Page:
Two Growth Funds That Shrugged Off the Poor Decade
The past 10 years knocked many large-growth funds down for the count, but these two came out swinging.
Large-growth funds' returns haven't looked bad in the past year, but their 10-year results are still downright ugly. The group is down almost 2% annualized for the decade versus large value and large blend's respective 3% and 1% gains. That's because large growth suffered more than other big-cap funds during the decade's two bear markets and the 10-year period now excludes large-growth stocks' late-1990s' glory days.
Some funds deftly navigated the decade, though. You can find them in just a few steps with the Premium Screener. To begin, focus on reasonably priced large-growth funds that are open to new investment. Next, set the screen to pull funds that gained at least 3% annualized, or more than the typical large-value fund, over the decade. Also limit the field to managers with tenures of 10 years or more to ensure current management is responsible for the performance.
Lastly, screen for funds with a Best Fit Index R-squared of 80 or above to help eliminate funds that haven't stayed firmly rooted in large-growth territory. (Morningstar designates the Best Fit Index as the one that shows the highest correlation with a fund over the most recent 36 months, and R-squared measures the percentage of a fund's movements explained by the movements of this index, with 100 indicating that they're perfectly in sync.)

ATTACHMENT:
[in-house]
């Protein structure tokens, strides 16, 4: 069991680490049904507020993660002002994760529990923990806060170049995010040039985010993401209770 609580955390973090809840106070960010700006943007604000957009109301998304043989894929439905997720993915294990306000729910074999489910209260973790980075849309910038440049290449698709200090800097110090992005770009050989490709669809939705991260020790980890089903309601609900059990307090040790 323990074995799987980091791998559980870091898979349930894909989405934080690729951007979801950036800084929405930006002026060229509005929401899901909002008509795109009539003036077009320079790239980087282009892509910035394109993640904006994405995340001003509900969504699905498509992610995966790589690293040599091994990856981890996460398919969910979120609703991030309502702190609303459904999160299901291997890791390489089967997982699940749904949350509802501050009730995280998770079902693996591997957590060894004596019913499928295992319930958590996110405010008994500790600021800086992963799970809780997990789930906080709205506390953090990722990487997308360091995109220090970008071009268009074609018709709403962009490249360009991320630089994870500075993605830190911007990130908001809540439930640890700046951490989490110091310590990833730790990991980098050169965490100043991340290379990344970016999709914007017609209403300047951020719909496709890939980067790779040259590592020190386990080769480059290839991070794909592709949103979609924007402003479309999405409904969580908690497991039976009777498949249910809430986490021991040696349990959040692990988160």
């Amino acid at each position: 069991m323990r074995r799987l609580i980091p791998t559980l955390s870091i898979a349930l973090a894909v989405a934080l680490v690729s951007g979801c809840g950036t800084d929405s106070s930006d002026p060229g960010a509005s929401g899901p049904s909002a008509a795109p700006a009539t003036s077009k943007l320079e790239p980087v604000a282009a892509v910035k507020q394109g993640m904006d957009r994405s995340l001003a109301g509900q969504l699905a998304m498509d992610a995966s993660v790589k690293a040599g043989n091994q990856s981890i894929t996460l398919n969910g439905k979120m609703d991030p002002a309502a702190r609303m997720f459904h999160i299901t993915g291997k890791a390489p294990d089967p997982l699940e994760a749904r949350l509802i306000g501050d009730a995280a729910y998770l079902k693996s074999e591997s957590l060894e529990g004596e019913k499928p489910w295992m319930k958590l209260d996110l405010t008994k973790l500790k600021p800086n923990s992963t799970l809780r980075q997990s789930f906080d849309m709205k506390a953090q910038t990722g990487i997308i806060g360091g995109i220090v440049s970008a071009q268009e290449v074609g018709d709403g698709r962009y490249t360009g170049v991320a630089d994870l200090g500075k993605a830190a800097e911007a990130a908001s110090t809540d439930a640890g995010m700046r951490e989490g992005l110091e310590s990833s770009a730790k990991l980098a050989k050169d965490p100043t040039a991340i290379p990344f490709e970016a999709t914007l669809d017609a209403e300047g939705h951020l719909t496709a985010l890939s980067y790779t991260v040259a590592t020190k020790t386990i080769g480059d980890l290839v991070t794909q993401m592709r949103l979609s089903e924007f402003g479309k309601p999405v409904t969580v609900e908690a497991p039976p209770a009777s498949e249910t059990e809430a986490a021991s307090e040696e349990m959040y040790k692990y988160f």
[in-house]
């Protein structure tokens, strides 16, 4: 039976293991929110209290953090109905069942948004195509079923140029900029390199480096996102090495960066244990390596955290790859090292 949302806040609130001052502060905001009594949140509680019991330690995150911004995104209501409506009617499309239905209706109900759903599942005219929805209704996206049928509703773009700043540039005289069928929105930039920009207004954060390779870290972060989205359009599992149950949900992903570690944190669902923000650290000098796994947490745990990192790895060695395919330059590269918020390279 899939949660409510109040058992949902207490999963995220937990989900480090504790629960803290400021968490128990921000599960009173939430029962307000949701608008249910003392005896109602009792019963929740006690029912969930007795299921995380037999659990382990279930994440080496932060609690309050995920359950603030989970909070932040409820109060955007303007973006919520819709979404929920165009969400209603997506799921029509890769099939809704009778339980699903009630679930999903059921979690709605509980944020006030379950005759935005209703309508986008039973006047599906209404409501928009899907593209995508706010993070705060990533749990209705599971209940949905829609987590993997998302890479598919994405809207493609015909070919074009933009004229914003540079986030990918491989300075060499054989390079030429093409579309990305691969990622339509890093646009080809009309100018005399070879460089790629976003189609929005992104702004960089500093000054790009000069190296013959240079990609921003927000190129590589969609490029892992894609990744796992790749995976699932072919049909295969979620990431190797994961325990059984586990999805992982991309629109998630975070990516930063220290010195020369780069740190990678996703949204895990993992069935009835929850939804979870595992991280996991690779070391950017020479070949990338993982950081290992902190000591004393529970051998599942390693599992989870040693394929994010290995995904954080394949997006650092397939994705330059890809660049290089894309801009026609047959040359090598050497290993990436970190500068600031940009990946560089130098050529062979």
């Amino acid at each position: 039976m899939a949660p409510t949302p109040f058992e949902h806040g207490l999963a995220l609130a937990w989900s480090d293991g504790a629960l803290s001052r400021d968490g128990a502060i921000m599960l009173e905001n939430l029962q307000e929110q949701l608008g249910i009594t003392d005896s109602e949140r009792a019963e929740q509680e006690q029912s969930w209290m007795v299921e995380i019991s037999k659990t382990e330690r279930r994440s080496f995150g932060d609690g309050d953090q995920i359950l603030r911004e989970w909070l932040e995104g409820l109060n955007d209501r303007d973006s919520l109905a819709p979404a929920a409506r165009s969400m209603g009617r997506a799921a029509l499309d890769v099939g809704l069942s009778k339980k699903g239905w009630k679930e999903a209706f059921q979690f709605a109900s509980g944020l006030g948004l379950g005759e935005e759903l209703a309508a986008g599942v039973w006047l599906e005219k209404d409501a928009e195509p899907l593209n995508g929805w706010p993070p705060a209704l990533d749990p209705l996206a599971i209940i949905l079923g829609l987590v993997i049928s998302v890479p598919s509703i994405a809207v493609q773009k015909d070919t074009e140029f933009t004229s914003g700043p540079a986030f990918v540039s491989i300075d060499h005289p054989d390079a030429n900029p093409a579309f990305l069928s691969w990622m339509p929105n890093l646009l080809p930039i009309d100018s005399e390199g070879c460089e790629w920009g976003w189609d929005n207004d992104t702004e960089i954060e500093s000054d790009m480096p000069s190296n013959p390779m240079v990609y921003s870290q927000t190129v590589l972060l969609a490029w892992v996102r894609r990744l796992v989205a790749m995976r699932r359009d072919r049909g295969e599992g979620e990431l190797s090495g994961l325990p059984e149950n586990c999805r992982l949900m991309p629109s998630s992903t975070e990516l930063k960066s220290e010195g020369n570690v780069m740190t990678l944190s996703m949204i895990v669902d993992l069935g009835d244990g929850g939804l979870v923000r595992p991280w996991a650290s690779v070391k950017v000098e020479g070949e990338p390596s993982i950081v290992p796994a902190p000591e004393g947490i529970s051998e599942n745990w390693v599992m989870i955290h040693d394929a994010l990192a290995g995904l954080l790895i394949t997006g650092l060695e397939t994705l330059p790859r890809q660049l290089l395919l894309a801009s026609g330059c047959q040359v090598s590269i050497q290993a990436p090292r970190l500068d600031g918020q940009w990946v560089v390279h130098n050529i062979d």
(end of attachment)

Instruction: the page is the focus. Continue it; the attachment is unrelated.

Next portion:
As of May 3, 2010, the screen turned up two funds. To run it yourself, click here.
When he took over Fidelity Contrafund (FCNTX) in 1990, Will Danoff focused on small caps and mid-caps. More than a decade ago, Danoff began venturing into larger fare to accommodate the fund's growing asset base, and it has been firmly planted in large-growth territory ever since. Danoff looks for mid- and large-cap companies with strong and improving earnings. Although the fund has owned between 300 and 600 stocks over the past decade, Danoff adroitly uses Fidelity's army of analysts to keep tabs on them all. And he's found that staying on top of smaller firms helps guide his stock-picking among the industry titans that grab larger positions in this portfolio. The fund's 3.8% annualized 10-year return is a result of deft stock-picking and portfolio construction.
T. Rowe Price Spectrum Growth (PRSGX) is different, but just as intriguing. The fund of funds owns 11 T. Rowe Price funds, including small-cap and value-focused offerings, but has retained a large-growth tilt thanks to big helpings of T. Rowe Price Growth Stock (PRGFX) and T. Rowe Price Blue Chip Growth (TRBCX). The fund provides access to some of the firm's best offerings, four of which are Analyst Picks. Its asset-allocation committee of veteran managers also has added long-term value by shifting assets among the funds. It landed in the top quartile in every calendar year of the past decade except for 2008, and its 3.4% annualized return over the past 10 years topped more than 97% of its peers.
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Karin Anderson does not own (actual or beneficial) shares in any of the securities mentioned above. Find out about Morningstar’s editorial policies.